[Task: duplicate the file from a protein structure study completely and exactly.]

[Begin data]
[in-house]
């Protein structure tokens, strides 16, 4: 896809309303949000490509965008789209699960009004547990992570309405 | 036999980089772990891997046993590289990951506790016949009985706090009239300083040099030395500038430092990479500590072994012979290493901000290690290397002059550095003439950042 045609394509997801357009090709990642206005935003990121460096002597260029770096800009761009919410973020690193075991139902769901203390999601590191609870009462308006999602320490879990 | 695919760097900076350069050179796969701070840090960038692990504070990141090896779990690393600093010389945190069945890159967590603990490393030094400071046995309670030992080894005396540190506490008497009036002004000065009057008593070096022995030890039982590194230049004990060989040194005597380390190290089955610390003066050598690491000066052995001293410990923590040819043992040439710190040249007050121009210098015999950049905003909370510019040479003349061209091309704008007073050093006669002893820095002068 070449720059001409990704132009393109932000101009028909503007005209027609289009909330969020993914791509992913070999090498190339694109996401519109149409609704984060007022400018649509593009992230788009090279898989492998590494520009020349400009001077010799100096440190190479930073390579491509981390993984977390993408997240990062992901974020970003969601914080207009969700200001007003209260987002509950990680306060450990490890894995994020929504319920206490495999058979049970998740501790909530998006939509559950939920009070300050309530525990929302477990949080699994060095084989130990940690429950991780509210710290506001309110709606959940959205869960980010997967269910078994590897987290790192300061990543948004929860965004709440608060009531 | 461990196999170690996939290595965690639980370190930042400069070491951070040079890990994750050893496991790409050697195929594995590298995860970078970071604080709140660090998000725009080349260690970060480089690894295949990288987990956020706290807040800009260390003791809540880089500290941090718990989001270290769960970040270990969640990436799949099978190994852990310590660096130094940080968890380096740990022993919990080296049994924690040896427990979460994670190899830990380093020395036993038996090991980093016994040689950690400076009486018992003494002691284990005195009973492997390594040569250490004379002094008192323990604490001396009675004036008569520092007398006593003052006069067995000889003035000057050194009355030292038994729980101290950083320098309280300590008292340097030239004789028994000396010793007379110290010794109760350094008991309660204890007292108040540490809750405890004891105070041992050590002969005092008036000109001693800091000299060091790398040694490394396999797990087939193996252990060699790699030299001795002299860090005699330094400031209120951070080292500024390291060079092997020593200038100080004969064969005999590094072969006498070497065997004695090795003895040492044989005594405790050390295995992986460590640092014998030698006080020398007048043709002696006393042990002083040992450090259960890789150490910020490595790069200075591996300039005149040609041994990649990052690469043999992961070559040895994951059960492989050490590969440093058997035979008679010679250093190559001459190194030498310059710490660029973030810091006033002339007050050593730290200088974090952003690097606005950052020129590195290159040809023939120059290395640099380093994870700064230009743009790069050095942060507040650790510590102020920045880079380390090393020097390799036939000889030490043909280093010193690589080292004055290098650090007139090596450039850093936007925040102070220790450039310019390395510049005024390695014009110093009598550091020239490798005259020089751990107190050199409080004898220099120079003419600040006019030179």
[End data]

[in-house]
């Protein structure tokens, strides 16, 4: 896809309303949000490509965008789209699960009004547990992570309405 | 036999980089772990891997046993590289990951506790016949009985706090009239300083040099030395500038430092990479500590072994012979290493901000290690290397002059550095003439950042 045609394509997801357009090709990642206005935003990121460096002597260029770096800009761009919410973020690193075991139902769901203390999601590191609870009462308006999602320490879990 | 695919760097900076350069050179796969701070840090960038692990504070990141090896779990690393600093010389945190069945890159967590603990490393030094400071046995309670030992080894005396540190506490008497009036002004000065009057008593070096022995030890039982590194230049004990060989040194005597380390190290089955610390003066050598690491000066052995001293410990923590040819043992040439710190040249007050121009210098015999950049905003909370510019040479003349061209091309704008007073050093006669002893820095002068 070449720059001409990704132009393109932000101009028909503007005209027609289009909330969020993914791509992913070999090498190339694109996401519109149409609704984060007022400018649509593009992230788009090279898989492998590494520009020349400009001077010799100096440190190479930073390579491509981390993984977390993408997240990062992901974020970003969601914080207009969700200001007003209260987002509950990680306060450990490890894995994020929504319920206490495999058979049970998740501790909530998006939509559950939920009070300050309530525990929302477990949080699994060095084989130990940690429950991780509210710290506001309110709606959940959205869960980010997967269910078994590897987290790192300061990543948004929860965004709440608060009531 | 461990196999170690996939290595965690639980370190930042400069070491951070040079890990994750050893496991790409050697195929594995590298995860970078970071604080709140660090998000725009080349260690970060480089690894295949990288987990956020706290807040800009260390003791809540880089500290941090718990989001270290769960970040270990969640990436799949099978190994852990310590660096130094940080968890380096740990022993919990080296049994924690040896427990979460994670190899830990380093020395036993038996090991980093016994040689950690400076009486018992003494002691284990005195009973492997390594040569250490004379002094008192323990604490001396009675004036008569520092007398006593003052006069067995000889003035000057050194009355030292038994729980101290950083320098309280300590008292340097030239004789028994000396010793007379110290010794109760350094008991309660204890007292108040540490809750405890004891105070041992050590002969005092008036000109001693800091000299060091790398040694490394396999797990087939193996252990060699790699030299001795002299860090005699330094400031209120951070080292500024390291060079092997020593200038100080004969064969005999590094072969006498070497065997004695090795003895040492044989005594405790050390295995992986460590640092014998030698006080020398007048043709002696006393042990002083040992450090259960890789150490910020490595790069200075591996300039005149040609041994990649990052690469043999992961070559040895994951059960492989050490590969440093058997035979008679010679250093190559001459190194030498310059710490660029973030810091006033002339007050050593730290200088974090952003690097606005950052020129590195290159040809023939120059290395640099380093994870700064230009743009790069050095942060507040650790510590102020920045880079380390090393020097390799036939000889030490043909280093010193690589080292004055290098650090007139090596450039850093936007925040102070220790450039310019390395510049005024390695014009110093009598550091020239490798005259020089751990107190050199409080004898220099120079003419600040006019030179």